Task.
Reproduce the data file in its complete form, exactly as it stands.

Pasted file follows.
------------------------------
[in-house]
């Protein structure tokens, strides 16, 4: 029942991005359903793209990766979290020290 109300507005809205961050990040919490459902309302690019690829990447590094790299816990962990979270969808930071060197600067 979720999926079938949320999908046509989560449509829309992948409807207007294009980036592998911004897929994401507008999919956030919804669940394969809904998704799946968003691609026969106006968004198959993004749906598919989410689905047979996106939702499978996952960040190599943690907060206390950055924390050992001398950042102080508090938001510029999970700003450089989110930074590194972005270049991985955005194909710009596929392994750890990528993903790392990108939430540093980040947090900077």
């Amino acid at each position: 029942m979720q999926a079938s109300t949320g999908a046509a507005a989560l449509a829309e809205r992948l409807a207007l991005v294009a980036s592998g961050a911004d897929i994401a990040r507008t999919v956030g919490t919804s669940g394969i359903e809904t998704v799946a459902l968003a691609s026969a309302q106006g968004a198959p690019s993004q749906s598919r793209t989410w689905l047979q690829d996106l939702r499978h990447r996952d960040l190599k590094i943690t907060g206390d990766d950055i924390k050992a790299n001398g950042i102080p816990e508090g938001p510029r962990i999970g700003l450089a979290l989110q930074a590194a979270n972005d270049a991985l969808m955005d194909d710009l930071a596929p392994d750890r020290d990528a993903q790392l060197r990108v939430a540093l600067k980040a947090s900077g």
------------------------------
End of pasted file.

[in-house]
């Protein structure tokens, strides 16, 4: 029942991005359903793209990766979290020290 109300507005809205961050990040919490459902309302690019690829990447590094790299816990962990979270969808930071060197600067 979720999926079938949320999908046509989560449509829309992948409807207007294009980036592998911004897929994401507008999919956030919804669940394969809904998704799946968003691609026969106006968004198959993004749906598919989410689905047979996106939702499978996952960040190599943690907060206390950055924390050992001398950042102080508090938001510029999970700003450089989110930074590194972005270049991985955005194909710009596929392994750890990528993903790392990108939430540093980040947090900077």
């Amino acid at each position: 029942m979720q999926a079938s109300t949320g999908a046509a507005a989560l449509a829309e809205r992948l409807a207007l991005v294009a980036s592998g961050a911004d897929i994401a990040r507008t999919v956030g919490t919804s669940g394969i359903e809904t998704v799946a459902l968003a691609s026969a309302q106006g968004a198959p690019s993004q749906s598919r793209t989410w689905l047979q690829d996106l939702r499978h990447r996952d960040l190599k590094i943690t907060g206390d990766d950055i924390k050992a790299n001398g950042i102080p816990e508090g938001p510029r962990i999970g700003l450089a979290l989110q930074a590194a979270n972005d270049a991985l969808m955005d194909d710009l930071a596929p392994d750890r020290d990528a993903q790392l060197r990108v939430a540093l600067k980040a947090s900077g």